Note: VSS backups to the TSM Server are enabled without the requirement for a TSM for Copy Services or FlashCopy Manager license.
Tiffeni Woodhams 270001Q08F WOODHAMS@US.IBM.COM Tags:  storage xiv ds5000 hardware storage-management ibmstorage storage-blog o systems-storage midmarket software ds8000 storage-software sap 2 Comments 2,079 Visits
In the second half of 2009 the International Technology Group (ITG) was contracted to do a detailed analysis of IBM and competitive storage offerings for SAP to determine a three year total cost of ownership (TCO) for each product included in the comparison. ITG developed two comparisons one for Large Enterprist accounts and a second for Midmarket accounts and chose approppriate competitive offerings for the comparisons. For the Large Enterprise accounts ITG includes: EMC V-Max systems vs. IBM DS8000 Systems and HP XP2400 vs. IBM XIV Systems. For the Midmarket accounts ITG includes: HP Enterprise Virtual Array (EVA) vs. IBM DS5000 Systems and HP EVA vs. IBM XIV Systems. ITG developed three year TCO comparisons and provided IBM an Executive summary and Detailed analysis report that can be share with customers.
Read the outcome of the analysis:
Title: Value Proposition for IBM System Storage Cost/Benefit Case for SAP Deployment in Midsize Installations - Executive Summary
Title: Value Proposition for IBM System Storage Cost/Benefit Case for SAP Deployment in Midsize Installations - Management Brief
Title: Value Proposition for IBM System Storage Cost/Benefit Case for SAP Deployment in Enterprise Installations - Executive Summary
Title: Value Proposition for IBM System Storage Cost/Benefit Case for SAP Deployment in Enterprise Installations - Management Brief
ITG also participated in a Webcast that is available for replay discussing the results of their studies of comparative disk systems cost for SAP environments in large and midsized organizations.
Tiffeni Woodhams 270001Q08F WOODHAMS@US.IBM.COM Tags:  storage-blog ibmtivoli ibmstorage information-infrastructur... pulse2010 storage tivoli dynamic-infrastructure pulse service-management ibm 2 Comments 1,455 Visits
In preparation for Pulse 2010 in Vegas, I interviewed John Connor, the Pulse track lead for Storage and Information Infrastructure, to help you generate good ideas for submitting your call for speaker abstracts for Pulse. John will actually be reviewing the submissions with a team of other folks, so here is some advice that you can leverage to increase your chances of being accepted to speak at Pulse.
Me: What are the hot topics in the area of storage and information infrastructure today?
John: The hot topics in the area of storage and information infrastructure today are how, in today's tight economy, customers are leveraging storage in their information infrastructure to improve scalability, addressing the performance of their storage management assets, cutting capital expenditures by reducing duplicate data to lower storage capacity needs and simplifying the overall management of their storage infrastructure.
Me: Which topics would you like to see presented at pulse are
John: Ideally I would like to see sessions at Pulse that highlight customer success stories, how Tivoli storage management and/or IBM storage solutions helped customers address the challenges we discussed above.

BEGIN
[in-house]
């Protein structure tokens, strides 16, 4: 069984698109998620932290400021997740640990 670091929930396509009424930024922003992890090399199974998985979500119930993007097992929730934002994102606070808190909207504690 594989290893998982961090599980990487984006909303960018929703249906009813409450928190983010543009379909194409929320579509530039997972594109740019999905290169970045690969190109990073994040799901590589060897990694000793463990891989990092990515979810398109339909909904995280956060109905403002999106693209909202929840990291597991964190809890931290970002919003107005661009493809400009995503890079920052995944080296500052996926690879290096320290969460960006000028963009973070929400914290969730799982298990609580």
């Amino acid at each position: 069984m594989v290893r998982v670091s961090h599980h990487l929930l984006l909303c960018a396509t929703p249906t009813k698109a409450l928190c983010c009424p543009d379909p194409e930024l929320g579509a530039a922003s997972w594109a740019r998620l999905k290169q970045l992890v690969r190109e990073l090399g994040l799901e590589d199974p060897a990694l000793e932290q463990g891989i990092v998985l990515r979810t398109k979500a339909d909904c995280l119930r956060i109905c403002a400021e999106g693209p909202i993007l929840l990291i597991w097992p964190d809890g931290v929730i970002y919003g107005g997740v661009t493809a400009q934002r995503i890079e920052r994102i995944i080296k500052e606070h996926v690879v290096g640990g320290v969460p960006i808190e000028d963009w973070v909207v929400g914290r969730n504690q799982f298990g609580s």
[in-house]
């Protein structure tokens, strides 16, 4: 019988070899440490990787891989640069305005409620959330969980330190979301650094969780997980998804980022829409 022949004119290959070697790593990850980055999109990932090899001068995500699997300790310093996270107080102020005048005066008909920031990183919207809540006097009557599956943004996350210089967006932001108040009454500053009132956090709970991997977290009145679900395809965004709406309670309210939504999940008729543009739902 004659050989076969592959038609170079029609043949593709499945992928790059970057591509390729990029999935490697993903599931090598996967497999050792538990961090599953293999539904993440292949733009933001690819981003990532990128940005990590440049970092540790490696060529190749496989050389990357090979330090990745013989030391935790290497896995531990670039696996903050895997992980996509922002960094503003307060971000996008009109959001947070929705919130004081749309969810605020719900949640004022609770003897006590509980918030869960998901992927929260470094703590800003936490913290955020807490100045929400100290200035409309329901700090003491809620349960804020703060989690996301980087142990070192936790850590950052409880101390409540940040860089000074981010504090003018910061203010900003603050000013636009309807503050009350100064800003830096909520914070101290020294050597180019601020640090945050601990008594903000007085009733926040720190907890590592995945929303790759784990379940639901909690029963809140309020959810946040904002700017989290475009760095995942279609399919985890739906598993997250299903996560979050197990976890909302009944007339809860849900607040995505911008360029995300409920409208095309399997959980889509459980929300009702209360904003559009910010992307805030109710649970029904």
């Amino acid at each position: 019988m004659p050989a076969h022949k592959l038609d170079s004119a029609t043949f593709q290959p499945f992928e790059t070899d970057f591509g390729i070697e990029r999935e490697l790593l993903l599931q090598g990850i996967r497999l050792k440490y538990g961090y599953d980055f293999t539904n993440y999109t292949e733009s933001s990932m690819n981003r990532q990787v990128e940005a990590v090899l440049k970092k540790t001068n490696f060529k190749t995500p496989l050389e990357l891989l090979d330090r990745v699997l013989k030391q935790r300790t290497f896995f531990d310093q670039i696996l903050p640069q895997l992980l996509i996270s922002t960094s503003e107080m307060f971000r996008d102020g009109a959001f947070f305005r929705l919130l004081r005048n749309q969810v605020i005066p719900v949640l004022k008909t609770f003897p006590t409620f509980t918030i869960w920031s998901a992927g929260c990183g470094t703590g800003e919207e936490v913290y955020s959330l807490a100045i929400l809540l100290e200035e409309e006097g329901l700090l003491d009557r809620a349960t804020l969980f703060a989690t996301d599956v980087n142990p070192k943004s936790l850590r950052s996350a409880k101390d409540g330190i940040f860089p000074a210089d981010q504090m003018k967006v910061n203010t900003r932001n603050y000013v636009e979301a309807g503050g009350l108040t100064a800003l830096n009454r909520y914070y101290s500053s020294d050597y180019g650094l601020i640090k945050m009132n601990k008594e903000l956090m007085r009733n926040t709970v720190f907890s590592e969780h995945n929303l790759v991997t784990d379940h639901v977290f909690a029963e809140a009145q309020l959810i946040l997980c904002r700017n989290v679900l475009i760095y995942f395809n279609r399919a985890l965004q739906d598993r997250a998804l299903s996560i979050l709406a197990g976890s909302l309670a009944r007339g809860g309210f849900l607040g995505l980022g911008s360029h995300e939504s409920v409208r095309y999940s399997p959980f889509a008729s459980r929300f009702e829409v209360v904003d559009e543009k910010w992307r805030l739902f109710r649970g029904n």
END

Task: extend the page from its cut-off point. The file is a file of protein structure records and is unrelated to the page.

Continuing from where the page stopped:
Me: Who are good candidates for submitting abstracts and why?
John: The best candidates to talk about these successes are the folks who implemented them, which would be our customers. Customers are able to discuss their return on investment and how the IBM storage solutions are benefiting them in their everyday business operations. Another good candidate would be our business partners, accompanying and co-presenting with their clients on the IBM storage solutions they've implemented.
Me: What are you looking for in a good proposal?
John: As I mentioned earlier about the topics I would like to see presented, a good proposal is a customer success story around IBM storage solutions, including Tivoli storage management software, and/or storage hardware and storage services. This proposal should describe the initial pain points or problems that existed, how our solutions helped and the lessons learned that could be applied to other customer situations. This type of proposal and session at Pulse will help others learn from each other.
Me: What are the benefits of submitting an abstract for Pulse?
John: Submitting your abstract is a great way to gain visibility for your work, and your particular solution. Customers that submit abstracts and that are selected will receive a complimentary pass to attend Pulse at no charge ($1,995 value) and admission to on site VIP client lounge. Attending Pulse is not only a great way to share your companys success by implementing IBM storage solutions, but it is also a great education and networking opportunity.
Me: What is the deadline for submitting call for speaker abstracts?
John: The deadline to submit your abstract is Nov. 20th. Dont delay, submit your proposal today.
With such great guidance from John, youre sure to write a perfect proposal. If you have any questions on submitting abstracts for Pulse or want feedback on an idea, just leave a blog comment. Also, be sure to check out this justification letter if you need that extra edge to convince your boss of the value of attending Pulse. I hope to see you there!